The authors noted that research on pathogenesis of schizophrenia has traditionally focused on neurotransmitter systems in the brain, particularly those involving dopamine. And although, they say, schizophrenia has been considered a separate disease for over a century, its diagnosis has been based on signs and symptoms due to the absence of clear biological markers. A fundamental message emerging from genome-wide association studies of copy number variations (CNVs) associated with the disease is, the authors say, that its genetic basis does not necessarily conform to “classical nosological disease boundaries.” Certain CNVs confer not only high relative risk of schizophrenia but also of other psychiatric disorders.

    For their search for sequence variants associated with schizophrenia, the investigators performed a genome-wide scan of 2,663 schizophrenia cases and 13,498 controls from eight European locations (England, Finland [Helsinki], Finland [Kuusamo], Germany [Bonn], Germany [Munich], Iceland, Italy, and Scotland; collectively called SGENE-plus) using the Illumina HumanHap300 and HumanHap550 BeadChips. In total, 314,868 SNPs were included in an allelic association analysis.

    By combining SNP data from several large genome-wide scans and following up the most significant association signals, the authors found significant association with several markers spanning the major histocompatibility complex (MHC) region on chromosome 6p21.3-22.1, a marker located upstream of the neurogranin gene (NRGN) on 11q24.2 and a marker in intron four of transcription factor 4 (TCF4) on 18q21.2. They noted that their findings implicating the MHC region are consistent with an immune component to schizophrenia risk, whereas the association with NRGN and TCF4 points to perturbation of pathways involved in brain development, memory, and cognition.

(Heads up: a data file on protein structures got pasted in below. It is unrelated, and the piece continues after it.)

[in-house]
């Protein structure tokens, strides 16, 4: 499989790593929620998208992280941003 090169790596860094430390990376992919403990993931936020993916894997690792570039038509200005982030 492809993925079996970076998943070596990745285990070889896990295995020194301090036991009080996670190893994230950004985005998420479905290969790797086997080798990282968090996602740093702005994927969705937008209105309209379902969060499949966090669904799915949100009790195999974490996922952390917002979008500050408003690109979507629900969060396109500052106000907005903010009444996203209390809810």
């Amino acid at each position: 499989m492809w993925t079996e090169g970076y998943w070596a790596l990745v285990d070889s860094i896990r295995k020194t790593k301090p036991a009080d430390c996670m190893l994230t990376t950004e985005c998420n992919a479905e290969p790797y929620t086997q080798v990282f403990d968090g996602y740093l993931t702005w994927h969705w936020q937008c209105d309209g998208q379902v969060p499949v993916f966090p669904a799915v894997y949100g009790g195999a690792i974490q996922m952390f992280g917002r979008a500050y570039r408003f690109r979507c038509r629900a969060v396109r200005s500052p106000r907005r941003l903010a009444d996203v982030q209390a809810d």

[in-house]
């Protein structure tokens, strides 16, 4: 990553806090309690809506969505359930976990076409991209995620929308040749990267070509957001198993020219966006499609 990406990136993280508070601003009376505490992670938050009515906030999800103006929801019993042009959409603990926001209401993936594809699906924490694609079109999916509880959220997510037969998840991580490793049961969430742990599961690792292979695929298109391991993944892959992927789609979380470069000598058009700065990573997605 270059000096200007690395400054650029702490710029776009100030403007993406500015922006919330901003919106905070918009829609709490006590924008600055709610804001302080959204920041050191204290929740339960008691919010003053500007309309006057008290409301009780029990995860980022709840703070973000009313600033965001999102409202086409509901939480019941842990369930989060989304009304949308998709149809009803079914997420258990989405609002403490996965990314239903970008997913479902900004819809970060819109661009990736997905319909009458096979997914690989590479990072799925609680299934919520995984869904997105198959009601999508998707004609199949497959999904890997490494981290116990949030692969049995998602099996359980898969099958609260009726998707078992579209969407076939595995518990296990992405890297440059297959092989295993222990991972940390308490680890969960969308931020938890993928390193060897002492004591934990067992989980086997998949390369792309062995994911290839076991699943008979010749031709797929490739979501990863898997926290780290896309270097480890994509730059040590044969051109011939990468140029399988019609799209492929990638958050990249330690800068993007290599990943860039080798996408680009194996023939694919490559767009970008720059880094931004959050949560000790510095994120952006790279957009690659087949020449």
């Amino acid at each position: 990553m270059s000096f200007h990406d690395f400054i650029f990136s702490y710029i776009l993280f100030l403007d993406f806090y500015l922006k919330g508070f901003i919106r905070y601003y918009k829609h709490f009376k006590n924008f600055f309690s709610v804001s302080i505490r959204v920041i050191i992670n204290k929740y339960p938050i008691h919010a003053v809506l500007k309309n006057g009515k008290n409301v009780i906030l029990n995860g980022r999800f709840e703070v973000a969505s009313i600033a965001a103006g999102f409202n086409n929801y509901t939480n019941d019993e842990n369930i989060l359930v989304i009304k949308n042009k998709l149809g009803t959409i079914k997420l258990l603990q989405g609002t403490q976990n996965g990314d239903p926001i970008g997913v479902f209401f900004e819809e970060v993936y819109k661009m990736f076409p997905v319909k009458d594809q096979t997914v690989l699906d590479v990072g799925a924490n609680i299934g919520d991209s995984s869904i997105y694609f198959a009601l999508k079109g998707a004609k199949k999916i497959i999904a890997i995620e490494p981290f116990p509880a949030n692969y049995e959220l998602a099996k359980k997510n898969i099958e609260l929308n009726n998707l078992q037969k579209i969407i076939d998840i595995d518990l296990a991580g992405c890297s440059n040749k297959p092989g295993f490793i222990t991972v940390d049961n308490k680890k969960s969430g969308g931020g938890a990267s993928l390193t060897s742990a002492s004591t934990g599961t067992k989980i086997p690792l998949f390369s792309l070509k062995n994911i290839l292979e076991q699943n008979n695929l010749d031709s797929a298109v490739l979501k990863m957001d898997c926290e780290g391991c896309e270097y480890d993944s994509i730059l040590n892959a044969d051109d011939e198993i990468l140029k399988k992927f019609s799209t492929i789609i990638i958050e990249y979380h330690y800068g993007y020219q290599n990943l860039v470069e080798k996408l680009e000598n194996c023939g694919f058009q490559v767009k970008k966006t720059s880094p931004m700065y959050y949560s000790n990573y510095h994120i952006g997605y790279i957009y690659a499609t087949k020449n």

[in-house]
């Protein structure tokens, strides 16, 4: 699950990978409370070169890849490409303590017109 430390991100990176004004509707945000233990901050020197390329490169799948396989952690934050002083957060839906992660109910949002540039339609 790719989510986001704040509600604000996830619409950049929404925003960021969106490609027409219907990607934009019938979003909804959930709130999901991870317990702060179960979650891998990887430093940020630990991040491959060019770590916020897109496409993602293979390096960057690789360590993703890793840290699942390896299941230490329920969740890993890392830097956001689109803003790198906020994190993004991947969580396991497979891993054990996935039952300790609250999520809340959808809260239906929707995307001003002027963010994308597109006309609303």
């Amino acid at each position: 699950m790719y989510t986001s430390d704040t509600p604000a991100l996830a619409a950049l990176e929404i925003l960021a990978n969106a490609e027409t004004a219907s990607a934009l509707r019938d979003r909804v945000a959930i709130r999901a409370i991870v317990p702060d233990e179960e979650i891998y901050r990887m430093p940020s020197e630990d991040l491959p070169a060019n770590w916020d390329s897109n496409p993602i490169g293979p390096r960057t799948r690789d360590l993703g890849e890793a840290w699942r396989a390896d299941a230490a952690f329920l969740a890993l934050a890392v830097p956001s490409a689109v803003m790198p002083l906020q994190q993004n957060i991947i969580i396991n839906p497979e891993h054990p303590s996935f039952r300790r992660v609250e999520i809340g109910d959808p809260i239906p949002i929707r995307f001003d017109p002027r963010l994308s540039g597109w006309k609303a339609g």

And in other findings, reported by assistant professor at Emory Jennifer Mulle and a large collaborating group of international scientists, a 1.4 megabase duplication on chromosome 7 (7q11.23) was identified that increases the risk for schizophrenia over 10 times, or to a 100-out-of-1,000 chance (10%). This finding suggests that identified gene variants that are rare in the population but, when present, more substantially increase the risk for developing schizophrenia.

    “We also found it interesting that three different disorders (schizophrenia, autism, and intellectual development) that strike at different times and present in different ways have genetic links to this same region on chromosome 7,” commented Mulle. “Our findings support the notion of a neurodevelopmental link between these disorders.”

    University of Bologna neuropsychiatrist Alessandro Serrett has framed the enormous challenge the study results, saying, “This study for the first time clearly states what has been previously suggested. There are so many variants that predispose to schizophrenia that it explains why, after more than 20 years of research, no single one has been unequivocally identified. There is a problem of heterogeneity in such large studies. But it paves the way for a future when we will create an individual profile of risk combining the thousands of genetic risk factors for each subject.”

    And, physicians faced with treating the disease say, in view of the heterogeneity of the risk factors and the illness progression of individual patients, the use of multifaceted illness management programs consisting of different combinations of physical, psychological, and social interventions might be efficient and effective in improving recovery.